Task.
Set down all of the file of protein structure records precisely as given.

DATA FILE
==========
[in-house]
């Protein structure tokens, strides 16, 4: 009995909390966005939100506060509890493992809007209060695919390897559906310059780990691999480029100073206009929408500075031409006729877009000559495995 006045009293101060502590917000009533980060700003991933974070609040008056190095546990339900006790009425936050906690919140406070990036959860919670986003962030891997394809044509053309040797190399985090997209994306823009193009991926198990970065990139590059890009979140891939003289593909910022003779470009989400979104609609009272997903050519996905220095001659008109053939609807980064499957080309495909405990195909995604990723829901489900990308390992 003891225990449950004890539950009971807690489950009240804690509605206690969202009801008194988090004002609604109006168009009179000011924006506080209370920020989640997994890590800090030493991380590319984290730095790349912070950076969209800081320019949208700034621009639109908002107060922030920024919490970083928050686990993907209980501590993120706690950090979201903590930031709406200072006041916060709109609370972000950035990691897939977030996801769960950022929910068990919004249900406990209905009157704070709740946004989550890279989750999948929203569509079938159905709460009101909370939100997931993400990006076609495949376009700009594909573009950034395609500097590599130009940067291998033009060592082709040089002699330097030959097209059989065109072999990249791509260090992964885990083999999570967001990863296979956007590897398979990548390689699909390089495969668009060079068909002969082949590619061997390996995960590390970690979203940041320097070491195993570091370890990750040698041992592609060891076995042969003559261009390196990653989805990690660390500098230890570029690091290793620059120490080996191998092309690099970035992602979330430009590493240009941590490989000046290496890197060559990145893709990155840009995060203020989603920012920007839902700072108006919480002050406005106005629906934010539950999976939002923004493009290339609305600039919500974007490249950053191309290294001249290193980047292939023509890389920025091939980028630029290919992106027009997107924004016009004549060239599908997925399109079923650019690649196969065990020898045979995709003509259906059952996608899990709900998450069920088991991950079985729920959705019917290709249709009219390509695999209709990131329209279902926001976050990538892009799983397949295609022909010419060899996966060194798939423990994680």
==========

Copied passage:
[in-house]
């Protein structure tokens, strides 16, 4: 009995909390966005939100506060509890493992809007209060695919390897559906310059780990691999480029100073206009929408500075031409006729877009000559495995 006045009293101060502590917000009533980060700003991933974070609040008056190095546990339900006790009425936050906690919140406070990036959860919670986003962030891997394809044509053309040797190399985090997209994306823009193009991926198990970065990139590059890009979140891939003289593909910022003779470009989400979104609609009272997903050519996905220095001659008109053939609807980064499957080309495909405990195909995604990723829901489900990308390992 003891225990449950004890539950009971807690489950009240804690509605206690969202009801008194988090004002609604109006168009009179000011924006506080209370920020989640997994890590800090030493991380590319984290730095790349912070950076969209800081320019949208700034621009639109908002107060922030920024919490970083928050686990993907209980501590993120706690950090979201903590930031709406200072006041916060709109609370972000950035990691897939977030996801769960950022929910068990919004249900406990209905009157704070709740946004989550890279989750999948929203569509079938159905709460009101909370939100997931993400990006076609495949376009700009594909573009950034395609500097590599130009940067291998033009060592082709040089002699330097030959097209059989065109072999990249791509260090992964885990083999999570967001990863296979956007590897398979990548390689699909390089495969668009060079068909002969082949590619061997390996995960590390970690979203940041320097070491195993570091370890990750040698041992592609060891076995042969003559261009390196990653989805990690660390500098230890570029690091290793620059120490080996191998092309690099970035992602979330430009590493240009941590490989000046290496890197060559990145893709990155840009995060203020989603920012920007839902700072108006919480002050406005106005629906934010539950999976939002923004493009290339609305600039919500974007490249950053191309290294001249290193980047292939023509890389920025091939980028630029290919992106027009997107924004016009004549060239599908997925399109079923650019690649196969065990020898045979995709003509259906059952996608899990709900998450069920088991991950079985729920959705019917290709249709009219390509695999209709990131329209279902926001976050990538892009799983397949295609022909010419060899996966060194798939423990994680």